Once done, take out the bread and pierce with a wooden skewer or cocktail stick in the middle. If it comes blackout coated with batter you’ll need to return the banana bread to the oven until done. If it comes out clean, your banana bread is done.
Allow your banana bread to cool in the tin, covered with a slightly damp tea towel. While it’s yummy to eat warm, be aware that your banana bread will be easier to slice if you allow it to cool completely. Then just use a bread knife to loosen the sides of the tin and gently tip it out.
Eat straight away or tightly wrap with aluminum foil and store in the fridge for up to five days. Enjoy!
To make this recipe you’ll only need a few things:
- Two medium or large mixing bowls.
- A wooden spoon or spatula for mixing.
- Measuring cups and teaspoons.
- A handheld blender (optional, can mash the wet ingredients together with a fork instead).
- A 1½ pound loaf tin (10 x 5 x 3 inches). A slightly smaller 1¼ tin will do in a pinch. You can use a larger tin but the top of your loaf will be somewhat flat.
- Unripe bananas? Browned bananas are the best for making banana bread, as they’re much softer and sweeter, but you CAN make it with unripe bananas. Either bake your bananas whole at 300ºF for 30-40 minutes, or peel them, break them into chunks, and microwave uncovered on high for two minutes.
- Covering quickbreads with a damp tea towel while they are cooling keeps the crust from stiffening too much and results in a softer moister bread.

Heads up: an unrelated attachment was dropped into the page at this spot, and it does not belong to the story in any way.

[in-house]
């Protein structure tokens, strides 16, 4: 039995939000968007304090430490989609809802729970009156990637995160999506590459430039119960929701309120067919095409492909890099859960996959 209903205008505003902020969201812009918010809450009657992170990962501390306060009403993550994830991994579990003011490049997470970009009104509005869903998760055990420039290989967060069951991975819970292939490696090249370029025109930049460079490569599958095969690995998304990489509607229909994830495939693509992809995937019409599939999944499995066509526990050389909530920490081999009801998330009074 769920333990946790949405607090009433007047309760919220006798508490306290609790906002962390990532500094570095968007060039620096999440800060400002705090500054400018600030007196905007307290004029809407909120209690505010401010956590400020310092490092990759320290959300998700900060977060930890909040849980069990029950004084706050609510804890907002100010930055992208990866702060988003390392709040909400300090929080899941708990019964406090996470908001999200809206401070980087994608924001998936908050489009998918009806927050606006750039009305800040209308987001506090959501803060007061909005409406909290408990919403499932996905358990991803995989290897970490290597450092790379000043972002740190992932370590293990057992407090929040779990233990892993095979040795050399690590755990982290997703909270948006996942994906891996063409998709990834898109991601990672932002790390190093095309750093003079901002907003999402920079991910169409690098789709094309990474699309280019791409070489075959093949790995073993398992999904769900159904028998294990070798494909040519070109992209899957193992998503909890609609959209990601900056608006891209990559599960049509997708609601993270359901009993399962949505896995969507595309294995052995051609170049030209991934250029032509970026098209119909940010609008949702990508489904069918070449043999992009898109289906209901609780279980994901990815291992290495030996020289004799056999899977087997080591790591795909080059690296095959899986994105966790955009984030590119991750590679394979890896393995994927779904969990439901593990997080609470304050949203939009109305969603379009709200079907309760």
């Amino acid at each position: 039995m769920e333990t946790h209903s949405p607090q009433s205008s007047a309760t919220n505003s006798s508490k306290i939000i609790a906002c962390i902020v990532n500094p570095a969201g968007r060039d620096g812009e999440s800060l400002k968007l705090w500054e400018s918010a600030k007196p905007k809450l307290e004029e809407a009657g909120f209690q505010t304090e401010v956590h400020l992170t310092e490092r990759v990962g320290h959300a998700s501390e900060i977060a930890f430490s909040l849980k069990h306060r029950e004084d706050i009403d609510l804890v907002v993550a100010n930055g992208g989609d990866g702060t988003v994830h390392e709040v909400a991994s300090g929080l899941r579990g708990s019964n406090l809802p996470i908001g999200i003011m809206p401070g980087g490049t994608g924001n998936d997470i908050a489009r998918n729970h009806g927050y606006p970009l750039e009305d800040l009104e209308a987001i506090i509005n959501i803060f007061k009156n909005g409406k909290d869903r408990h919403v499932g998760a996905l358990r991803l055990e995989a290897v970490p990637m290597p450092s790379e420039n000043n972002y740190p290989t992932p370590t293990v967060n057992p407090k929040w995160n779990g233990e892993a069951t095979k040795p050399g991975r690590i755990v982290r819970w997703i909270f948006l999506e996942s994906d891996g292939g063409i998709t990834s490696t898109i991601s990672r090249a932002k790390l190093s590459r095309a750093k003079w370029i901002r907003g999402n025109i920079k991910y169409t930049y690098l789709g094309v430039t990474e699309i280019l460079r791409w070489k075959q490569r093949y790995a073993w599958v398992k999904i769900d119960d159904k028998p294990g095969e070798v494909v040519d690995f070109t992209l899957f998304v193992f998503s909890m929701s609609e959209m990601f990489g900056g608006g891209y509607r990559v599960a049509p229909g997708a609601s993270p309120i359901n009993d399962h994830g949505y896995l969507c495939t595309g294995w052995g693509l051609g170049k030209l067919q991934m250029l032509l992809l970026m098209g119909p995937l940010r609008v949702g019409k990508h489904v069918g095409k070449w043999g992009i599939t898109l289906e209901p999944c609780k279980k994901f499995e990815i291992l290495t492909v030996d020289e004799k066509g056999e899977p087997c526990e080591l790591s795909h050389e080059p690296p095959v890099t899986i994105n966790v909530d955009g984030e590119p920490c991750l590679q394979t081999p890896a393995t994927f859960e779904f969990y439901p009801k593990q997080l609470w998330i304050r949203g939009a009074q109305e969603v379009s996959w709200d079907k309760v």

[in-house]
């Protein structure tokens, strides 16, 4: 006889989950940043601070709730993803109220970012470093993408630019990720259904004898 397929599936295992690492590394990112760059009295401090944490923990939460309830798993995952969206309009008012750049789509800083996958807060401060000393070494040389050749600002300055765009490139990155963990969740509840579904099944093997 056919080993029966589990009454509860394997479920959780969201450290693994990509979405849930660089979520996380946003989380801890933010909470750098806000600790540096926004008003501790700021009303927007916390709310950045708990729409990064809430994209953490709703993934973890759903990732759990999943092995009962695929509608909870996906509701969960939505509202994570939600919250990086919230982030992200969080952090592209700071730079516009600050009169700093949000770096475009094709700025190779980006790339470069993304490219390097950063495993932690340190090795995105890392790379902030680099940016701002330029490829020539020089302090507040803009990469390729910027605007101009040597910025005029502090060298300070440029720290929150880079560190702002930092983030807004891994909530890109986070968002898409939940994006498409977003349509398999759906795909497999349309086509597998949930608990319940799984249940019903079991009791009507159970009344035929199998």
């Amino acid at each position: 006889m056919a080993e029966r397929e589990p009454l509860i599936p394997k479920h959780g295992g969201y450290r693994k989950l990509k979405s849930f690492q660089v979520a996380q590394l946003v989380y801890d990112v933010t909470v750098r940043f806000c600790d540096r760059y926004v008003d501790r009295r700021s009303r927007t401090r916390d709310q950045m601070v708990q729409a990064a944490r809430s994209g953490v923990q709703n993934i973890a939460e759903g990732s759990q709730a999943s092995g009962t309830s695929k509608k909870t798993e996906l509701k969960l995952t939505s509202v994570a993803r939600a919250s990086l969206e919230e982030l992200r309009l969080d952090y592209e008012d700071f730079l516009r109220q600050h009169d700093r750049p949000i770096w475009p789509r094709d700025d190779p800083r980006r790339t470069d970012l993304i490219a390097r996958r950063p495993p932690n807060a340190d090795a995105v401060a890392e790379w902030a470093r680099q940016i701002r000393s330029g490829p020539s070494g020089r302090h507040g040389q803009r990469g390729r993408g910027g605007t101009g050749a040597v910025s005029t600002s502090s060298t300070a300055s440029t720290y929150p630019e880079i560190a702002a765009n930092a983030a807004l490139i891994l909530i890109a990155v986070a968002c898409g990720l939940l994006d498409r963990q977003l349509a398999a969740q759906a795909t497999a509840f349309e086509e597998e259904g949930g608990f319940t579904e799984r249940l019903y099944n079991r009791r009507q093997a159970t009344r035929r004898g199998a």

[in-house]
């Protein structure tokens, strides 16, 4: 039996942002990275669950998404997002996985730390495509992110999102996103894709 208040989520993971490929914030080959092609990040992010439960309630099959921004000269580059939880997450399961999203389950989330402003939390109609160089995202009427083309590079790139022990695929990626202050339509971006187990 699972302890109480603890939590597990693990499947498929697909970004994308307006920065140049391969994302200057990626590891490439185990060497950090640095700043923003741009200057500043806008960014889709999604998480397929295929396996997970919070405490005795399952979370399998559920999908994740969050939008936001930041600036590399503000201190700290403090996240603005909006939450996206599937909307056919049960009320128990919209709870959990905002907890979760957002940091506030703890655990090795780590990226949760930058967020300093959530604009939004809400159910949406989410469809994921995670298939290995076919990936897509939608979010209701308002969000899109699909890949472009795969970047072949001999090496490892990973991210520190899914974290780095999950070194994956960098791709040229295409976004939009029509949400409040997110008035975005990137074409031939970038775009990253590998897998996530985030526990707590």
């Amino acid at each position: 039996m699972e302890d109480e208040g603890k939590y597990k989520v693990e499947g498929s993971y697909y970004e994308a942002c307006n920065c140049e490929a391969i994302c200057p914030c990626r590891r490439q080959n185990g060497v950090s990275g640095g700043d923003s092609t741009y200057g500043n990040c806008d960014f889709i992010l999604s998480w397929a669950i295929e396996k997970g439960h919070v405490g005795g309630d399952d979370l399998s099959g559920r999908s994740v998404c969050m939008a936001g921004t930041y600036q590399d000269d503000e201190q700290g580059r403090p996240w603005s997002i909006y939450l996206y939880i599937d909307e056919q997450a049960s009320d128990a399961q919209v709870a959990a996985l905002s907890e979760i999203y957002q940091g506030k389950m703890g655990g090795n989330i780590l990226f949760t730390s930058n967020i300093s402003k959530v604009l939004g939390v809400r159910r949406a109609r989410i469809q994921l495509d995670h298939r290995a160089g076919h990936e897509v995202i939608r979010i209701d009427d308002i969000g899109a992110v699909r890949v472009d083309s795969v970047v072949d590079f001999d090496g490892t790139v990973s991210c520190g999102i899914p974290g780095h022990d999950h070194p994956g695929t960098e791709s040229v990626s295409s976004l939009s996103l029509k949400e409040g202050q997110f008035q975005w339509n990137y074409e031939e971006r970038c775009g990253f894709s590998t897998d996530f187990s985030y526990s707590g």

- Tenting this aquafaba banana bread with foil is necessary to stop the sticky crust from burning or over-browning, but make sure the foil doesn’t touch the top of your bread or it will affect the rounded shape.
- Banana bread is yummy all by itself but you can also warm it up or toast it and serve it topped with vegan custard, a pat of vegan butter, or ice cream.
Frequently Asked Questions
Aquafaba is the liquid from chickpeas but in a pinch, you can swap it out for the liquid from other legumes. Apple sauce can also be used, you’ll need to use half a cup in this recipe, but note it will yield a lighter slightly drier texture.
Yes! I recommend cooling the loaf and slicing it before freezing it for up to three months. Then defrost in the fridge overnight and eat up. You can also store individual slices and heat them up in the toaster without defrosting.
Leftover banana bread should, like most quick bread, be stored in the fridge tightly covered with aluminum foil or saran wrap or in a container with a lid, for up to five days.
More banana recipes
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Wet Ingredients Plain Banana Bread
- 3 medium or large bananas mashed
- 1 teaspoon vanilla extract
- ⅓ cup sunflower or canola oil
- 6 Tablespoons aquafaba (liquid from a jar/can of chickpeas)
- ½ teaspoon salt
- 2 cups all-purpose flour
- 1 teaspoon baking soda
- ½ teaspoon cinnamon
- ¼ teaspoon nutmeg
- 1 cup brown sugar
- Preheat the oven to 350F ( 180C)
- Get two bowls and mix the wet ingredients in one and the dry in another.
- Now mix together the wet and dry until just incorporated and transfer to a greased 1.5 lb loaf pan.
- Bake for 45 minutes on a shelf in the bottom half of the oven (but not on the very bottom).
- After 45 minutes cover with tented aluminum foil and bake an additional 15 minutes.
- Remove from the oven and allow to cool in the pan, covered with a damp kitchen towel. When cool, use a bread knife to carefully separate the sides of the banana bread from the pan. Turn upside down and gently pull out your perfect loaf of banana bread.
- You can slice when cool and enjoy immediately, or tightly wrap and keep in the fridge for up to one week. Also freezes well.
Amount Per Serving Calories 216Total Fat 6gSaturated Fat 1gTrans Fat 0gUnsaturated Fat 6gCholesterol 0mgSodium 206mgCarbohydrates 38gFiber 1gSugar 19gProtein 2g